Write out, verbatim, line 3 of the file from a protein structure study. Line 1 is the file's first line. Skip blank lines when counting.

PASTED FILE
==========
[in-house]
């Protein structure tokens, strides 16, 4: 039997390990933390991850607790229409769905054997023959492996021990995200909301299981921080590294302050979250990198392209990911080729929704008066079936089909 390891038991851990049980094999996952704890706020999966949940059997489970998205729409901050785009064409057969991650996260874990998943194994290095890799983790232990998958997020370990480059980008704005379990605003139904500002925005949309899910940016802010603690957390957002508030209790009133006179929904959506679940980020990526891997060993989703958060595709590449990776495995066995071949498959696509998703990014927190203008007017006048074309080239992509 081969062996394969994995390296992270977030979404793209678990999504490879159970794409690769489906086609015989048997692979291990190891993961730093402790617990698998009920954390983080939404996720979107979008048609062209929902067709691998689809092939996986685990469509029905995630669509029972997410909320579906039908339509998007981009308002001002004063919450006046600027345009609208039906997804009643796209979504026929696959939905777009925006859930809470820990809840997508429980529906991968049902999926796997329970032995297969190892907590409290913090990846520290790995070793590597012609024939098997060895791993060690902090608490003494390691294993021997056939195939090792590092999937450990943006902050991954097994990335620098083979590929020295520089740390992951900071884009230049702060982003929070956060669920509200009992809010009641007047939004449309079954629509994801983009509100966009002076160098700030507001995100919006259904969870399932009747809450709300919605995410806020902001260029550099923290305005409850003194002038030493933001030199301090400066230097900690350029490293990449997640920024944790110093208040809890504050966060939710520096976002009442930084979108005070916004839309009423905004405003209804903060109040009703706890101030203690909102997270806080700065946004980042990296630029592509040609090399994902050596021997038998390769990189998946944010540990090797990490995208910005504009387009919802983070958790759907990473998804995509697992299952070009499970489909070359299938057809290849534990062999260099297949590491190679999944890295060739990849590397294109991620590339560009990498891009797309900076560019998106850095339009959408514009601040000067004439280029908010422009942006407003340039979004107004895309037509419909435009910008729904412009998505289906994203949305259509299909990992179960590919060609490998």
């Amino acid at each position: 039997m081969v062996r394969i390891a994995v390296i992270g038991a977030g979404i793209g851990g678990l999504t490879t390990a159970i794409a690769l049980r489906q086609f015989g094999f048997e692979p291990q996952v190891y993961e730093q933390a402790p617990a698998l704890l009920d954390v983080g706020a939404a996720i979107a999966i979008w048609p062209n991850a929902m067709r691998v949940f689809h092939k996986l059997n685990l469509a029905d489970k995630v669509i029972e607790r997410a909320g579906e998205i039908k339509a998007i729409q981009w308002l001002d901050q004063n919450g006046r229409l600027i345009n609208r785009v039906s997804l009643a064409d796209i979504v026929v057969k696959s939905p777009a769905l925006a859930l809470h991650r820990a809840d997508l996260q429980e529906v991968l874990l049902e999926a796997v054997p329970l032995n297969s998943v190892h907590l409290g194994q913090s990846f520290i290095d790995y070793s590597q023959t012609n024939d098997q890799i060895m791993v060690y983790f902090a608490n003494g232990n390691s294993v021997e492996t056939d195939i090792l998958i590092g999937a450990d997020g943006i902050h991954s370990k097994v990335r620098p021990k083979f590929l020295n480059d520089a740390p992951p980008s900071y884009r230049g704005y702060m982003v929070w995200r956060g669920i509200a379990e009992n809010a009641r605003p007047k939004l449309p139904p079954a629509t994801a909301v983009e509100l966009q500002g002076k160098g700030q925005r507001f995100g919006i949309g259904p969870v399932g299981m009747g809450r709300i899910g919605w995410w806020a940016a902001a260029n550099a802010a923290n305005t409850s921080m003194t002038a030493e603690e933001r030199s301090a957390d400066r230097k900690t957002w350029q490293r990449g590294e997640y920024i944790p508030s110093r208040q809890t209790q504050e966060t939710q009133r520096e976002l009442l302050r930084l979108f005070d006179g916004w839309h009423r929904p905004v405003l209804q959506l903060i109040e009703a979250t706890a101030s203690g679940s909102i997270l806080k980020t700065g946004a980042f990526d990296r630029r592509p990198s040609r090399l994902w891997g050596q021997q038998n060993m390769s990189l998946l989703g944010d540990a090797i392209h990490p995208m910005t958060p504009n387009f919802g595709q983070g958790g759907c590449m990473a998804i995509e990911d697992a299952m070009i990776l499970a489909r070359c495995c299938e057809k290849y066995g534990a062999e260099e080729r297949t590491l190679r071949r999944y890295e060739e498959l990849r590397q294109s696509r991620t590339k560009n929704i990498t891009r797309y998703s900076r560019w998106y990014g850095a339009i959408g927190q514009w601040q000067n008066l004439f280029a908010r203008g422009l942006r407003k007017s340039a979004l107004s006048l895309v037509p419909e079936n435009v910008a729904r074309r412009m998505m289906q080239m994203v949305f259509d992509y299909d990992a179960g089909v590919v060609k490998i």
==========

């Amino acid at each position: 039997m081969v062996r394969i390891a994995v390296i992270g038991a977030g979404i793209g851990g678990l999504t490879t390990a159970i794409a690769l049980r489906q086609f015989g094999f048997e692979p291990q996952v190891y993961e730093q933390a402790p617990a698998l704890l009920d954390v983080g706020a939404a996720i979107a999966i979008w048609p062209n991850a929902m067709r691998v949940f689809h092939k996986l059997n685990l469509a029905d489970k995630v669509i029972e607790r997410a909320g579906e998205i039908k339509a998007i729409q981009w308002l001002d901050q004063n919450g006046r229409l600027i345009n609208r785009v039906s997804l009643a064409d796209i979504v026929v057969k696959s939905p777009a769905l925006a859930l809470h991650r820990a809840d997508l996260q429980e529906v991968l874990l049902e999926a796997v054997p329970l032995n297969s998943v190892h907590l409290g194994q913090s990846f520290i290095d790995y070793s590597q023959t012609n024939d098997q890799i060895m791993v060690y983790f902090a608490n003494g232990n390691s294993v021997e492996t056939d195939i090792l998958i590092g999937a450990d997020g943006i902050h991954s370990k097994v990335r620098p021990k083979f590929l020295n480059d520089a740390p992951p980008s900071y884009r230049g704005y702060m982003v929070w995200r956060g669920i509200a379990e009992n809010a009641r605003p007047k939004l449309p139904p079954a629509t994801a909301v983009e509100l966009q500002g002076k160098g700030q925005r507001f995100g919006i949309g259904p969870v399932g299981m009747g809450r709300i899910g919605w995410w806020a940016a902001a260029n550099a802010a923290n305005t409850s921080m003194t002038a030493e603690e933001r030199s301090a957390d400066r230097k900690t957002w350029q490293r990449g590294e997640y920024i944790p508030s110093r208040q809890t209790q504050e966060t939710q009133r520096e976002l009442l302050r930084l979108f005070d006179g916004w839309h009423r929904p905004v405003l209804q959506l903060i109040e009703a979250t706890a101030s203690g679940s909102i997270l806080k980020t700065g946004a980042f990526d990296r630029r592509p990198s040609r090399l994902w891997g050596q021997q038998n060993m390769s990189l998946l989703g944010d540990a090797i392209h990490p995208m910005t958060p504009n387009f919802g595709q983070g958790g759907c590449m990473a998804i995509e990911d697992a299952m070009i990776l499970a489909r070359c495995c299938e057809k290849y066995g534990a062999e260099e080729r297949t590491l190679r071949r999944y890295e060739e498959l990849r590397q294109s696509r991620t590339k560009n929704i990498t891009r797309y998703s900076r560019w998106y990014g850095a339009i959408g927190q514009w601040q000067n008066l004439f280029a908010r203008g422009l942006r407003k007017s340039a979004l107004s006048l895309v037509p419909e079936n435009v910008a729904r074309r412009m998505m289906q080239m994203v949305f259509d992509y299909d990992a179960g089909v590919v060609k490998i």